Sachi Kôda (Haruka Ayase, "Cyborg Girl") was left to care for her sisters Yoshino (Masami Nagasawa, "I Wish") and Chika (Kaho) when their mother left their old, sprawling home in the seaside town of Kamakura a year after their father left her for another woman. News of their father's death fourteen years later brings the three twenty-somethings north where they meet their sibling from his second marriage, Suzu Asano (Suzu Hirose), and invite her to come live with them in "Our Little Sister."
Writer/director Hirokazu Kore-eda ("After Life," "Nobody Knows") has taken a graphic novel, Yoshida Akimi's 'Umimachi Diary,' and made a sweeping, glorious movie, one which continues his themes of family, ancestry and what we leave behind. Death hovers over the film which begins and ends with a funeral, a Buddhist Memorial Service setting the scene for a central conflict, but although often melancholy, "Our Little Sister" celebrates life, love and beauty.
We're introduced to three distinctly different siblings. Yoshino awakens at her latest boyfriend's apartment, rushing back home to take flak from Sachi, who disapproves of her taste in men and partying ways. Sachi is the maternal stand-in, serious minded, a head nurse with no apparent man in her life (it is only later we will learn she's been carrying on an affair with Dr. Kazuya Shiina (Shin'ichi Tsutsumi, "Why Don't You Play in Hell?"), a man married to a clinical depressive). Chika is a bohemian free spirit whose sporting goods manager boyfriend Hamada (Takafumi Ikeda) offers to show off his feet, horrifying Sachi, after having lost six toes on Mount Everest.
Sachi observes tension between Suzu and her stepmother Yôko (Yûko Nakamura), their father's third wife, and her offer to take her seems thoroughly well intentioned, but both Sachi and Suzu, alike in many ways, keep their emotions hidden. Is Sachi lashing out at her own mother (Shinobu Ohtake) in accepting Suzu, the child of their father's betrayal? Their father, whom Suzu knew better than her three half sisters, is referred to as 'kind' but also 'useless.' As each of the three Kôdas form their own relationships with Suzu, the past comes alive in new light. There is a reason Kore-eda frequently shows these women praying in front of their home's ancestral shrine.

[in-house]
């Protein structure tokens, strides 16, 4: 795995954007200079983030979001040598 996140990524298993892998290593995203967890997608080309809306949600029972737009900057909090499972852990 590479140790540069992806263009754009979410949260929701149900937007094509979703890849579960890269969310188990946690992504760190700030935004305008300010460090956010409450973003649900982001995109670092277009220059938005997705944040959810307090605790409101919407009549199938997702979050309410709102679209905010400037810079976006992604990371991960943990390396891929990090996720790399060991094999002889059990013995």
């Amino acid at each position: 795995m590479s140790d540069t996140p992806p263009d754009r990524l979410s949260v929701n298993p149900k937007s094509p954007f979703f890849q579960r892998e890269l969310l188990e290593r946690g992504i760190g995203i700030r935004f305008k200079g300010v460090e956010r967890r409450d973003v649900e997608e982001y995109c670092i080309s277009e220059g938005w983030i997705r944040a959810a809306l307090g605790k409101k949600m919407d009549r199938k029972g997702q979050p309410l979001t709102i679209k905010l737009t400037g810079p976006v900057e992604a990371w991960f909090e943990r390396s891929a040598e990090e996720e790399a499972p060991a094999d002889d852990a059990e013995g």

What makes "Our Little Sister" so special is that in addition to the story of these four wonderful women, Kore-eda establishes a strong sense of place, Kamakura offering up one delight after another as the seasons change. There are symbols of impermanence in the autumn leaves and spring cherry blossoms which fall, yet traditions continue, passing from one generation to the next. Suzu is taught how to make plum wine from the fruit of the fifty year old tree in the backyard, the liquor stored in batches dating back to their grandmother. Another maternal figure, cafe owner Ms. Ninomiya (Jun Fubuki, "Pulse"), faces death, but her boyfriend promises that her fried mackerel will live on at his own cafe (he also whispers to Suzu that she should visit on her own to hear tales of her dad, whose love of seasonal whitebait was passed on to her).
There are so many wonderful moments in this film, like Suzu's admirer, Fûta Ozaki (Ohshirô Maeda, "I Wish"), whisking her away on his bicycle to experience a tunnel of cherry trees or Sachi's realization that the nurse she criticized earlier for carelessness cares tenderly for the terminal patients in the ward Sachi has transferred to. Yoshima grows up when she becomes a customer representative at her bank, listening to the hardships of people in her town with a male colleague more sober minded than her usual male companions. Sachi's tentative reunion with her mother Miyako is brought about by honoring Miyako's mother, the past reconnecting the present.
Kore-eda has directed his ensemble cast to perfection, each character's temperament feeding into his grand design (Kaho's unconventional Chika is especially endearing while Fubuki's exit leaves a hole in the heart). The production is lovely, Japanese locations somehow feeling like our own memories. Kanno Yoko's gentle score is the perfect finishing touch. The Brazilians have a word for the feeling Kore-eda evokes, saudade, a mixture of happiness and sadness, a love that remains once someone is gone. "Our Little Sister" is as close to perfect as a film can be.
Robin gives "Our Little Sister" an A-.
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